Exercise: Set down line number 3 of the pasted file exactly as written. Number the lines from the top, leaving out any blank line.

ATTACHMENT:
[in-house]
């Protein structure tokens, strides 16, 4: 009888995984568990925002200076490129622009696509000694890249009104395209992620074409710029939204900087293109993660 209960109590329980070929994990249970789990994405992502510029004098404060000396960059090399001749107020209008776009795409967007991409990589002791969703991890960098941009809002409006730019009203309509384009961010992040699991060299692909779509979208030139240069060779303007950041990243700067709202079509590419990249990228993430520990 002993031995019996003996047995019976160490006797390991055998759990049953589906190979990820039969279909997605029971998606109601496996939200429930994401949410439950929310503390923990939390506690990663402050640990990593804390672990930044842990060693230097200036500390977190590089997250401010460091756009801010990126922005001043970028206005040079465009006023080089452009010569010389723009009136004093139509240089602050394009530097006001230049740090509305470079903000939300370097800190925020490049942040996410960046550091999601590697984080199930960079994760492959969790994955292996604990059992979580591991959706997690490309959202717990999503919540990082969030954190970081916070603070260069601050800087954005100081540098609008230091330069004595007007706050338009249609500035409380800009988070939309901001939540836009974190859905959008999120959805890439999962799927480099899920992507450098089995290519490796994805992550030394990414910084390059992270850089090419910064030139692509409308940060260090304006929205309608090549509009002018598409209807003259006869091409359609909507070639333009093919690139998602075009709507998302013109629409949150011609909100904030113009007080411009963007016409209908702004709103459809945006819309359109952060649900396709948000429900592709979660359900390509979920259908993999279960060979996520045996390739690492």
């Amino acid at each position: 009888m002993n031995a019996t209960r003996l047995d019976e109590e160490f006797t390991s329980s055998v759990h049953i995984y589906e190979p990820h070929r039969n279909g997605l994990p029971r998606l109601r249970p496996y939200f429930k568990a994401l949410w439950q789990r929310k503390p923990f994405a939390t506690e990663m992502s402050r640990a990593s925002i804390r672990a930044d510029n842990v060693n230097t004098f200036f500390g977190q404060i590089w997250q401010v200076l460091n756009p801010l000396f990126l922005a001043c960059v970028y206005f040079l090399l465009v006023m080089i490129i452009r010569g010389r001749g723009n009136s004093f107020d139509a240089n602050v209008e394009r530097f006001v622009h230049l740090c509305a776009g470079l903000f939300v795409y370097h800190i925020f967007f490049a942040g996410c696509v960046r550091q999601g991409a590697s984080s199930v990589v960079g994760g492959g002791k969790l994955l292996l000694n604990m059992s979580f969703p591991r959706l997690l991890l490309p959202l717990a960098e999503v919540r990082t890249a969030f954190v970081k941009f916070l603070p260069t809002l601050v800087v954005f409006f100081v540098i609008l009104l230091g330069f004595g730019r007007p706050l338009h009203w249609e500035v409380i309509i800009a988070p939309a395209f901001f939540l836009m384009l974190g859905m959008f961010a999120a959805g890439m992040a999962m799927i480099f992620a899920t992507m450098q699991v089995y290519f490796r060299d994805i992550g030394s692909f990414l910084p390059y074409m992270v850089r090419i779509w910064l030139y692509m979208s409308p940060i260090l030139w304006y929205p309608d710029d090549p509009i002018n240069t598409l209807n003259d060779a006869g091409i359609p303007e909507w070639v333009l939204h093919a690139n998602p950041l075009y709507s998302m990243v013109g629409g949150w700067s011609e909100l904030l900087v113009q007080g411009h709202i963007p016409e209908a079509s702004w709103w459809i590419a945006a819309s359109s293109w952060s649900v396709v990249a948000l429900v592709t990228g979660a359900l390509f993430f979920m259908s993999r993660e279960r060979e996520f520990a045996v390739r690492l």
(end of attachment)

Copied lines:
């Amino acid at each position: 009888m002993n031995a019996t209960r003996l047995d019976e109590e160490f006797t390991s329980s055998v759990h049953i995984y589906e190979p990820h070929r039969n279909g997605l994990p029971r998606l109601r249970p496996y939200f429930k568990a994401l949410w439950q789990r929310k503390p923990f994405a939390t506690e990663m992502s402050r640990a990593s925002i804390r672990a930044d510029n842990v060693n230097t004098f200036f500390g977190q404060i590089w997250q401010v200076l460091n756009p801010l000396f990126l922005a001043c960059v970028y206005f040079l090399l465009v006023m080089i490129i452009r010569g010389r001749g723009n009136s004093f107020d139509a240089n602050v209008e394009r530097f006001v622009h230049l740090c509305a776009g470079l903000f939300v795409y370097h800190i925020f967007f490049a942040g996410c696509v960046r550091q999601g991409a590697s984080s199930v990589v960079g994760g492959g002791k969790l994955l292996l000694n604990m059992s979580f969703p591991r959706l997690l991890l490309p959202l717990a960098e999503v919540r990082t890249a969030f954190v970081k941009f916070l603070p260069t809002l601050v800087v954005f409006f100081v540098i609008l009104l230091g330069f004595g730019r007007p706050l338009h009203w249609e500035v409380i309509i800009a988070p939309a395209f901001f939540l836009m384009l974190g859905m959008f961010a999120a959805g890439m992040a999962m799927i480099f992620a899920t992507m450098q699991v089995y290519f490796r060299d994805i992550g030394s692909f990414l910084p390059y074409m992270v850089r090419i779509w910064l030139y692509m979208s409308p940060i260090l030139w304006y929205p309608d710029d090549p509009i002018n240069t598409l209807n003259d060779a006869g091409i359609p303007e909507w070639v333009l939204h093919a690139n998602p950041l075009y709507s998302m990243v013109g629409g949150w700067s011609e909100l904030l900087v113009q007080g411009h709202i963007p016409e209908a079509s702004w709103w459809i590419a945006a819309s359109s293109w952060s649900v396709v990249a948000l429900v592709t990228g979660a359900l390509f993430f979920m259908s993999r993660e279960r060979e996520f520990a045996v390739r690492l």